US deploys submarine-launched low-yield nuke
The Trump administration has deployed its controversial submarine-launched low-yield nuclear warhead, the Pentagon confirmed Tuesday, marking the first new weapon added to the U.S. nuclear arsenal in decades.
“The U.S. Navy has fielded the W76-2 low-yield submarine-launched ballistic missile (SLBM) warhead,” John Rood, the under secretary of Defense for policy, said in a statement.
“This supplemental capability strengthens deterrence and provides the United States a prompt, more survivable low-yield strategic weapon; supports our commitment to extended deterrence; and demonstrates to potential adversaries that there is no advantage to limited nuclear employment because the United States can credibly and decisively respond to any threat scenario,” he added.
The Trump administration called for the low-yield warhead as part of its 2018 Nuclear Posture Review.
The administration argues the warhead is necessary to deter Russia.
Moscow, the argument goes, might have miscalculated that the United States was unwilling to use its nuclear weapons in response to a Russian low-yield nuclear strike because the existing U.S. weapons were too powerful.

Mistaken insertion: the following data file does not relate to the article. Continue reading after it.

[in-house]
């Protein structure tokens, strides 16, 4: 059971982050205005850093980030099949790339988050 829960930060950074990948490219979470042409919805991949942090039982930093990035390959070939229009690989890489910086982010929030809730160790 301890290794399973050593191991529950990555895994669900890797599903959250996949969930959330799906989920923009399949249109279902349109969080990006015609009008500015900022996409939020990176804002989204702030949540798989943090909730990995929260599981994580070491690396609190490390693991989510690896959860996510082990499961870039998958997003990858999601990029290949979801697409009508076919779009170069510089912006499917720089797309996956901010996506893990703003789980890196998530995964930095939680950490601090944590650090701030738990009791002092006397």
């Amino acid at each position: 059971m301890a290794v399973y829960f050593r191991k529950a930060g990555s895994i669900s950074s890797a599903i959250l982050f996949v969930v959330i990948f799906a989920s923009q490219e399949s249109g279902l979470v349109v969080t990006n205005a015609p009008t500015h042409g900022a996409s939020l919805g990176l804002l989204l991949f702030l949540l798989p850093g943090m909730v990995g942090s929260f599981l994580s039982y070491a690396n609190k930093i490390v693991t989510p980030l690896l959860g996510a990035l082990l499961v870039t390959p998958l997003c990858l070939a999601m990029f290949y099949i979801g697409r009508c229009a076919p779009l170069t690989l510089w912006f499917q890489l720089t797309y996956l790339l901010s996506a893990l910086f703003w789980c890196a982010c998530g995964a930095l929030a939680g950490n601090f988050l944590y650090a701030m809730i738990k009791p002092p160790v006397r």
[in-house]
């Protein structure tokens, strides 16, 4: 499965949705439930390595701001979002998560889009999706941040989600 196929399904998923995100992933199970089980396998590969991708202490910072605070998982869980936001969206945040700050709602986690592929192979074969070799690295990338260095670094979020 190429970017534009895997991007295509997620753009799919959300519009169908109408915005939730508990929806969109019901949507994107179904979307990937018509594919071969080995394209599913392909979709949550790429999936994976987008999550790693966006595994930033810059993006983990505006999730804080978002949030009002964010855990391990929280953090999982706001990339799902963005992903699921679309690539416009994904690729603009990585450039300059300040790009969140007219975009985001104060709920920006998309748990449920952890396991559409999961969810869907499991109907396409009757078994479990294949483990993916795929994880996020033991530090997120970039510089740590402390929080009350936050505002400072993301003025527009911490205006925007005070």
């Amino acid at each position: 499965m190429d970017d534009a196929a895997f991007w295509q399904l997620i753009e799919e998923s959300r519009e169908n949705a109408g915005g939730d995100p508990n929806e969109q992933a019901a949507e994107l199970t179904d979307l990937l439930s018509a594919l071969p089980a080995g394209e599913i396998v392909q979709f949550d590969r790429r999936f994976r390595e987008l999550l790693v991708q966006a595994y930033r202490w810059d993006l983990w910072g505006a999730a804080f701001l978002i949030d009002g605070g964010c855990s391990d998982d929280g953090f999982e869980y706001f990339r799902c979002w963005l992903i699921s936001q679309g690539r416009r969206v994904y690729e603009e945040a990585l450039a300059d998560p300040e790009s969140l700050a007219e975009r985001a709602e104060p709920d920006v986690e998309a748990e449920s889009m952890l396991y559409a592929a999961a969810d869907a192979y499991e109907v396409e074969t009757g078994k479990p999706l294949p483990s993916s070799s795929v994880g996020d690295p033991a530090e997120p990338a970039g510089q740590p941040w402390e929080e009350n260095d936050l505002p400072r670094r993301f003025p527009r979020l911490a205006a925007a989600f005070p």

“In the 2018 Nuclear Posture Review, the department identified the requirement to ‘modify a small number of submarine-launched ballistic missile warheads’ to address the conclusion that potential adversaries, like Russia, believe that employment of low-yield nuclear weapons will give them an advantage over the United States and its allies and partners,” Rood said in his statement.
The warhead is a modification of the existing W76, which is used to arm submarine-launched Trident II missiles.
Critics, including arms control advocates and congressional Democrats, argue the new low-yield warhead is dangerous and unnecessary. They fear the threshold for the United States’ willingness to use nuclear weapons will be lowered. They also argue that the United States already had a lower-yield option in its air-launched nuclear weapons.
House Democrats included in their initial version of last year’s defense policy bill a ban on deploying the submarine-launched low-yield warhead, but the prohibition was taken out of the final bill signed into law during negotiations with the Senate.
In his statement, Rood did not say when and where the new warhead was deployed. In an interview with The Associated Press about the deployment, Rood declined to provide those details, saying they were classified.
The Federation of American Scientists, which first reported the deployment last week citing anonymous sources, said the warhead was believed to be on the USS Tennessee when it left from Naval Submarine Base Kings Bay in Georgia at the end of 2019 for a patrol in the Atlantic Ocean.